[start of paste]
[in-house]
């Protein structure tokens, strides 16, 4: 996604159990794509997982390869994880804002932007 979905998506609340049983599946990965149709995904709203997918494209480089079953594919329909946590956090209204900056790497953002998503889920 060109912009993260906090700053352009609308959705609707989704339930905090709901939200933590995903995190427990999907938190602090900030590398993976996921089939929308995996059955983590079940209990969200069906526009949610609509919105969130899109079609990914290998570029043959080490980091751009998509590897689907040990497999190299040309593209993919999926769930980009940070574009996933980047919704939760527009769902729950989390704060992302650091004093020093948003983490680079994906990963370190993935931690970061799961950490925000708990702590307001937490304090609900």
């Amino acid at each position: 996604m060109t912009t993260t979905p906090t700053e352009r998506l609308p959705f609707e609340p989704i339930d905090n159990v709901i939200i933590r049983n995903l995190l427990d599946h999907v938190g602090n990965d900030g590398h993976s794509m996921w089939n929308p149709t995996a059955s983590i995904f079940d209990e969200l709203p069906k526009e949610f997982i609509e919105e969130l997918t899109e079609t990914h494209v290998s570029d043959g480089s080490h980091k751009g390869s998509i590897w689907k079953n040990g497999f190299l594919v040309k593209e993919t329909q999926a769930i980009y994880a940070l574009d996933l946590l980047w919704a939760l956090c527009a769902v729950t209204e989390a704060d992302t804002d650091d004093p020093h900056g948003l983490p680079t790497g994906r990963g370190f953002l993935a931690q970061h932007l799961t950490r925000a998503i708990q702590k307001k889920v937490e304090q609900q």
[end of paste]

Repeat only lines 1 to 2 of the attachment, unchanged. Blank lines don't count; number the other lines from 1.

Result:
[in-house]
């Protein structure tokens, strides 16, 4: 996604159990794509997982390869994880804002932007 979905998506609340049983599946990965149709995904709203997918494209480089079953594919329909946590956090209204900056790497953002998503889920 060109912009993260906090700053352009609308959705609707989704339930905090709901939200933590995903995190427990999907938190602090900030590398993976996921089939929308995996059955983590079940209990969200069906526009949610609509919105969130899109079609990914290998570029043959080490980091751009998509590897689907040990497999190299040309593209993919999926769930980009940070574009996933980047919704939760527009769902729950989390704060992302650091004093020093948003983490680079994906990963370190993935931690970061799961950490925000708990702590307001937490304090609900």